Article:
Image of Carina Nebula taken by the James Webb Telescope. Credits: NASA, ESA, CSA, and STScI
This week, NASA released the first photographs from the James Webb Space Telescope. They captured our imagination. I just listened to a podcast episode of Wall Street Journal’s, the Journal, on how this project almost didn’t make it because of cost overruns and project delays, something the mining industry knows a lot about. It is an interesting one that I will highly recommend. Listening to the episode, I thought there are some key lessons the mining industry can learn from NASA’s challenges getting the project to completion. I will share these thoughts in this post.
I have discussed cost overruns and the implications for QP liability in a previous post. As I stated in my earlier post, others have estimated mining cost overruns to average nearly 40%. This is high when compared to the requirement in the CRIRSCO standards that qualified persons (QPs) estimate capital and operating cost to an accuracy of ±25% and ±15% for prefeasibility and final feasibility studies, respectively. The US Securities and Exchange Commission’s (SEC’s) Regulation S-K 1300, in addition to this, asks QPs to state the accuracy of their cost estimates in technical report summaries filed with the Commission.
However, cost overruns are not limited to mining projects. Public projects suffer from cost overruns too. NASA went over budget by $9 billion and was 15 years late in sending the James Webb Telescope into orbit according to the Wall Street Journal’s podcast. For a project that was estimated to cost $1 billion, that is a 900% cost overrun! So what can we learn from this?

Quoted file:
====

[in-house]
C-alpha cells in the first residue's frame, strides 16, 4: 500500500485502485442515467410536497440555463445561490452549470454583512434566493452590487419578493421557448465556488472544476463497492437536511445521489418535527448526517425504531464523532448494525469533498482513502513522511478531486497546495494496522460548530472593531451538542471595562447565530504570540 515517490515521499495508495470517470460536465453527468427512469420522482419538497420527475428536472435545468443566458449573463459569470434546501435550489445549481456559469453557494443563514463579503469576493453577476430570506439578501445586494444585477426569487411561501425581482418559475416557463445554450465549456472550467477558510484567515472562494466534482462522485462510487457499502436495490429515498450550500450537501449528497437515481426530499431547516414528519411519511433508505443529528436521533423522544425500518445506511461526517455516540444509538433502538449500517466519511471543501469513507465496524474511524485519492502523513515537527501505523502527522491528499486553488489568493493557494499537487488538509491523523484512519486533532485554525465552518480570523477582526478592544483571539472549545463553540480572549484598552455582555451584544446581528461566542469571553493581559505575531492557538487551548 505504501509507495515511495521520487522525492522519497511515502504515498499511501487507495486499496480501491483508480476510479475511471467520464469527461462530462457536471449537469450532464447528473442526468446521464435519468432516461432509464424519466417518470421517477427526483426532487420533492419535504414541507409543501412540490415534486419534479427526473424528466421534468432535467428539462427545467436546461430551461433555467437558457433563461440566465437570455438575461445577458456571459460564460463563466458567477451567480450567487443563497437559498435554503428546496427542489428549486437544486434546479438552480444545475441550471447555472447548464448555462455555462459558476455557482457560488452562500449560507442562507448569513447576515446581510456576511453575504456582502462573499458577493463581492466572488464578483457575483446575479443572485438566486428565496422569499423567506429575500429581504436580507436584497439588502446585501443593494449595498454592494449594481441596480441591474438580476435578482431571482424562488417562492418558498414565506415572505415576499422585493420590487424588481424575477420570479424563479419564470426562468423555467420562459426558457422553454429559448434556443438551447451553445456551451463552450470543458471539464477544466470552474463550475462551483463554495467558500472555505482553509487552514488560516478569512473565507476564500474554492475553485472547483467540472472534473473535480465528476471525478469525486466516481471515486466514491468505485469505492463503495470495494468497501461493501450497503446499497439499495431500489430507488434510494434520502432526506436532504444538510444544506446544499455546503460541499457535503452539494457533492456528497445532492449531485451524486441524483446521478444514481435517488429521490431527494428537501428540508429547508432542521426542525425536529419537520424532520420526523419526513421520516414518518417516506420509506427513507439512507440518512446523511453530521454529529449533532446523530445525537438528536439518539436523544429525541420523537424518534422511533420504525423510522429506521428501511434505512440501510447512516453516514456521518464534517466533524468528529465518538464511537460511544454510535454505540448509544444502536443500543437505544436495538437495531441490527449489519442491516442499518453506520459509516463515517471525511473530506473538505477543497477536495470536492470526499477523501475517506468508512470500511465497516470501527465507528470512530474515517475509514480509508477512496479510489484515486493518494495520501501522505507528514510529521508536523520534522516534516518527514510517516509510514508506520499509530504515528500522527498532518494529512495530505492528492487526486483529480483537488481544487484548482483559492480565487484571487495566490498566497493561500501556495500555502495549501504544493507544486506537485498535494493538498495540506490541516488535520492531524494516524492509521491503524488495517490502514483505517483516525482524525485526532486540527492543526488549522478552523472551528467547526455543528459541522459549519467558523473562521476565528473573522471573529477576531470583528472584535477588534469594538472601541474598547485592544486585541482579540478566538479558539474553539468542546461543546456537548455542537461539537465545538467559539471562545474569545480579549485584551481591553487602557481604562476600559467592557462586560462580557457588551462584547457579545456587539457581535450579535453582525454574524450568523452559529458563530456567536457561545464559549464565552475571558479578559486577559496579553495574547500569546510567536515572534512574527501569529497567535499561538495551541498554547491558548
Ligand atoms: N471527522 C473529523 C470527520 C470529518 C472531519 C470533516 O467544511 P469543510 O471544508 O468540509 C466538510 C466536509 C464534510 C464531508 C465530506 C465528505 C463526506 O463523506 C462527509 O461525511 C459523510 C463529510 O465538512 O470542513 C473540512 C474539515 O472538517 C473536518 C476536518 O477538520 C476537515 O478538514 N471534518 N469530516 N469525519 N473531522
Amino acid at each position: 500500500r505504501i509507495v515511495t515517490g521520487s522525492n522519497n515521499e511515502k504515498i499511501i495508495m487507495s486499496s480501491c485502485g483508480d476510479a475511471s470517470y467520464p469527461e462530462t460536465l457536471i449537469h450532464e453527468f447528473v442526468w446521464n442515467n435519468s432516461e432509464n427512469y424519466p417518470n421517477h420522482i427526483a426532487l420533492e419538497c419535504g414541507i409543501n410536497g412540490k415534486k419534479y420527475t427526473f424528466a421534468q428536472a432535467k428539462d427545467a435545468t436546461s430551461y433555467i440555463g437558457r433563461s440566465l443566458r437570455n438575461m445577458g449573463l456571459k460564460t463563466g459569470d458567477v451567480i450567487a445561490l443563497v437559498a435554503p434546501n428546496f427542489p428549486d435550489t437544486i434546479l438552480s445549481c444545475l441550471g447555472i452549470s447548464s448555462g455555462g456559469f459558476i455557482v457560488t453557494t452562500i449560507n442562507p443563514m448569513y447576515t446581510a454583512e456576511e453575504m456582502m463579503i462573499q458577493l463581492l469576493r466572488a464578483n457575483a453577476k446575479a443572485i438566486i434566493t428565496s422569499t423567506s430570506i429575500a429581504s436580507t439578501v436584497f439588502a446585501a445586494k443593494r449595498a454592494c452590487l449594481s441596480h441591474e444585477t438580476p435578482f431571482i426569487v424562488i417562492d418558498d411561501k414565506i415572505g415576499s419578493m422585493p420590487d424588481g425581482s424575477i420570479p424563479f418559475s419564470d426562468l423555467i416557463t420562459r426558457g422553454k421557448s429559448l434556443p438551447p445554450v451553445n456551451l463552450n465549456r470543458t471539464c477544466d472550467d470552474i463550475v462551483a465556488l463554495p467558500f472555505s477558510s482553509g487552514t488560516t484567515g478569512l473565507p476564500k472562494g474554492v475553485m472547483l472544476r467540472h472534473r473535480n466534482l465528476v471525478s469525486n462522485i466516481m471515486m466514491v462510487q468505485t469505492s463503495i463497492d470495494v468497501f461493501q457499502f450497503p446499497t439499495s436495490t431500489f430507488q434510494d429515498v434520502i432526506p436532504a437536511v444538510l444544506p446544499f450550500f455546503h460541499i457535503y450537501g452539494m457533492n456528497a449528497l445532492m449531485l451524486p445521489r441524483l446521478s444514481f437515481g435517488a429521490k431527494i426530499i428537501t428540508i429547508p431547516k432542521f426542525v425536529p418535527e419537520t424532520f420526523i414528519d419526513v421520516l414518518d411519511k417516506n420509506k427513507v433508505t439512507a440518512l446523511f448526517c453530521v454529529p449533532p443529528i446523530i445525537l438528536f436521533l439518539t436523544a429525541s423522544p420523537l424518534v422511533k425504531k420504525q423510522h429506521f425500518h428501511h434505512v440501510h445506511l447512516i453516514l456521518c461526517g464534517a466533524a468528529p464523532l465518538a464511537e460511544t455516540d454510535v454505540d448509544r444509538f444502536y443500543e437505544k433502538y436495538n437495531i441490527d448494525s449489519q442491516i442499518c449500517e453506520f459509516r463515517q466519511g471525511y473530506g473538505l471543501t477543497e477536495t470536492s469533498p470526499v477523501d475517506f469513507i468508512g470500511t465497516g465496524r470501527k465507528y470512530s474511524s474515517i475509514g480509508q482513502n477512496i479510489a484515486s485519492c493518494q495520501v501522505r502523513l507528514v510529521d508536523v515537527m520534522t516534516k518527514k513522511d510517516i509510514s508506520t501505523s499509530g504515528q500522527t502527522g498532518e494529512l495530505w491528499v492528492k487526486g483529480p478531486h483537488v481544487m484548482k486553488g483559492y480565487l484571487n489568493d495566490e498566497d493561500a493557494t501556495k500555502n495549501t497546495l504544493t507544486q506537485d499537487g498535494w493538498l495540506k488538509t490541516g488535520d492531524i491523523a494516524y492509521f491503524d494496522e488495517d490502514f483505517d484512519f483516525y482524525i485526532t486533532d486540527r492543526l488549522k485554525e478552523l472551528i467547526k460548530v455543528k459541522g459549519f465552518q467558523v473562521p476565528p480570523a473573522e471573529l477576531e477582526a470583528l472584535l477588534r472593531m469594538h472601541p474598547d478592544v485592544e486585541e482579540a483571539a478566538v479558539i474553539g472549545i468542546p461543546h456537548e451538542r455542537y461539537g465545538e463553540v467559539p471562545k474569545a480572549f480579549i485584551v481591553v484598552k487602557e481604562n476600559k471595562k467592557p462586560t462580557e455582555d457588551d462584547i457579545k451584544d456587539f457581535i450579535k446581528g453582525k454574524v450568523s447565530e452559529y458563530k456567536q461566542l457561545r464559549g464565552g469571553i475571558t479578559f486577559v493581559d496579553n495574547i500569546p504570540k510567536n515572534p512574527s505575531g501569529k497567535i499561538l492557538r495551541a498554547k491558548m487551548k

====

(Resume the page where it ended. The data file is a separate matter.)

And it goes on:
First, I believe optimism of the proponents is a key culprit when it comes to cost overruns. This is the case of Olympic Games and other major sports events. Often, because the proponents are believers in the project, they tend to not see risks as much or downplay issues that others can easily identify. I remember a conversation I had with a contractor with years of experience building projects in mining. He told me a project where his company offered to provide risk assessment to the owner, but the owner’s staff refused on the basis that they know what the risk assessment is going to say and would rather that those results are not written down!
Second, leadership matters in building projects on schedule and on budget. As the Journal documents in the episode, one leader coming in boosted the Webb Telescope project and changed its trajectory. This is true in the mining industry too. The leader sets the tone for how projects are built especially in the mining industry where the project tends to be built by contractors. The project manager who communicates targets and expectations clearly and holds people accountable will make a difference in how projects are built. In the mining industry, we can also change leaders too often on a project which can cause its own problems.
Lastly, it is important for the whole team to have key performance indicators (KPIs) that drive project review. For NASA, this appears to be the project’s schedule efficiency (the relative amount the project is ahead/behind schedule). But regardless of which KPIs you choose for your project, you need to communicate them to everyone, measure them frequently and accurately, and hold everyone accountable for achieving the targets. Be careful though what KPIs you measure because you will get the targets you focus on. Sometimes, we set KPIs that don’t fully capture what we are looking for (i.e., is the project being on time and underbudget all that matters? Do we also want people to be safe? etc.).
Share your own thoughts on what one can learn from this project.